Original Research

Prevalence and determinants of congenital cytomegalovirus infection at a rural South African central hospital in the Eastern Cape

Donald Tshabalala, Howard Newman, Charles Businge, Sikhumbuzo A. Mabunda, Waldette Kemp, Pakama Beja
Southern African Journal of Infectious Diseases | Vol 33, No 4 | a155 | DOI: https://doi.org/10.4102/sajid.v33i4.155 | © 2019 Donald Tshabalala, Howard Newman, Charles Businge, Sikhumbuzo A. Mabunda, Waldette Kemp, Pakama Beja | This work is licensed under CC Attribution 4.0
Submitted: 31 May 2019 | Published: 22 October 2018

About the author(s)

Donald Tshabalala, Department of Paediatrics, Nelson Mandela Academic Hospital and Walter Sisulu University, Mthatha, South Africa
Howard Newman, National Health Laboratory Service, Port Elizabeth, and Department of Pathology, Division of Medical Virology, Stellenbosch University, Cape Town, South Africa
Charles Businge, Department of Obstetrics and Gynaecology, Nelson Mandela Academic Hospital and Walter Sisulu University, Mthatha, South Africa
Sikhumbuzo A. Mabunda, Department of Public Health, Walter Sisulu University, Mthatha, South Africa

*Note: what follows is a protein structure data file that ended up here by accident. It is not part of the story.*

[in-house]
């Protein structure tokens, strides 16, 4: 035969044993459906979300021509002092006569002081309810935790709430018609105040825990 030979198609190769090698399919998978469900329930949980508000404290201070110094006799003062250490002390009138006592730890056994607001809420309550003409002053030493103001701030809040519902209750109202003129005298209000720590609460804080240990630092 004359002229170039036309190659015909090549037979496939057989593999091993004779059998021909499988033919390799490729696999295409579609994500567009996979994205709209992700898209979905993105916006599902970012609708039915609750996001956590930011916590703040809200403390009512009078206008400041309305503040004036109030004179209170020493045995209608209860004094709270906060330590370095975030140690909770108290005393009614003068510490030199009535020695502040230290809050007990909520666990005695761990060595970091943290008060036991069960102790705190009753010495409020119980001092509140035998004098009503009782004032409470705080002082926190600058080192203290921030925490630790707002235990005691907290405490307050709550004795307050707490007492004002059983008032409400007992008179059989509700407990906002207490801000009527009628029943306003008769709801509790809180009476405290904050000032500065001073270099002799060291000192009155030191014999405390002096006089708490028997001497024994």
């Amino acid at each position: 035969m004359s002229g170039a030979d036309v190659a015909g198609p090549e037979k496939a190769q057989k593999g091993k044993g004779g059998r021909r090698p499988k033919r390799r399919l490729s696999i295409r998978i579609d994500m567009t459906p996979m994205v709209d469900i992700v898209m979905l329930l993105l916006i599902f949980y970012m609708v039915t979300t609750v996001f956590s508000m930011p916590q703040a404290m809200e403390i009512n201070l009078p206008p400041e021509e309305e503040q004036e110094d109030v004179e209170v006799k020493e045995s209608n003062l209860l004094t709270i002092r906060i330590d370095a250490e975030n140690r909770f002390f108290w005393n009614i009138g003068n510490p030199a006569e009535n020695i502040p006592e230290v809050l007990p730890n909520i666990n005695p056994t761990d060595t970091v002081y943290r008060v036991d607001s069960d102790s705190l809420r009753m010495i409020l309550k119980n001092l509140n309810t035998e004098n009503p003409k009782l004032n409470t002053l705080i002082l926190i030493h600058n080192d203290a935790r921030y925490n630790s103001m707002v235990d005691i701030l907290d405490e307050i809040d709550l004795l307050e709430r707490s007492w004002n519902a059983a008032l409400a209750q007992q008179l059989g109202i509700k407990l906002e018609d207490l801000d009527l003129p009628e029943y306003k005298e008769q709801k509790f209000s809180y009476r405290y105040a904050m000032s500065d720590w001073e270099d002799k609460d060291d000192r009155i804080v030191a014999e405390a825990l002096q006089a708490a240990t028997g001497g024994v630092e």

Waldette Kemp, National Health Laboratory Service, Port Elizabeth, South Africa
Pakama Beja, Department of Paediatrics, Nelson Mandela Academic Hospital and Walter Sisulu University, Mthatha, South Africa

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Abstract

Background: The Nelson Mandela Academic Hospital (NMAH) in Mthatha, Eastern Cape, is a rural central hospital, serving one of the poorest districts in South Africa. The prevalence of and risk factors for congenital cytomegalovirus (CMV) in this area are not known. The aim was to evaluate the prevalence of congenital CMV and associated risk factors for babies born at NMAH.
Methods: This was a cross-sectional study to determine the prevalence of congenital CMV infection among babies born at Nelson Mandela Academic Hospital. Mother–baby pairs delivered consecutively from Monday to Friday, who gave informed consent, were included. Demographic information was collected on a questionnaire. All babies were tested for congenital CMV using a saliva swab PCR within the first week of life.
Results: A total of 302 births were assessed. Congenital CMV was prevalent in 18 births (5.96%; 95% CI 3.29–8.63) and had an equal prevalence between HIV-exposed and HIV-unexposed newborns (prevalence ratio [PR] = 1.00; 95% CI 0.94–1.06; p = 0.869).
Conclusions: The prevalence of congenital CMV of 5.96% is similar to findings from other resource-limited settings. There was no significant association between maternal HIV status and congenital CMV. With the prevalence of congenital CMV being as high as it is in the studied setting, clinicians are advised to have a high index of suspicion, especially when mothers are CMV seropositive.


Keywords

congenital CMV; Mthatha; prevalence; risk factors; South Africa

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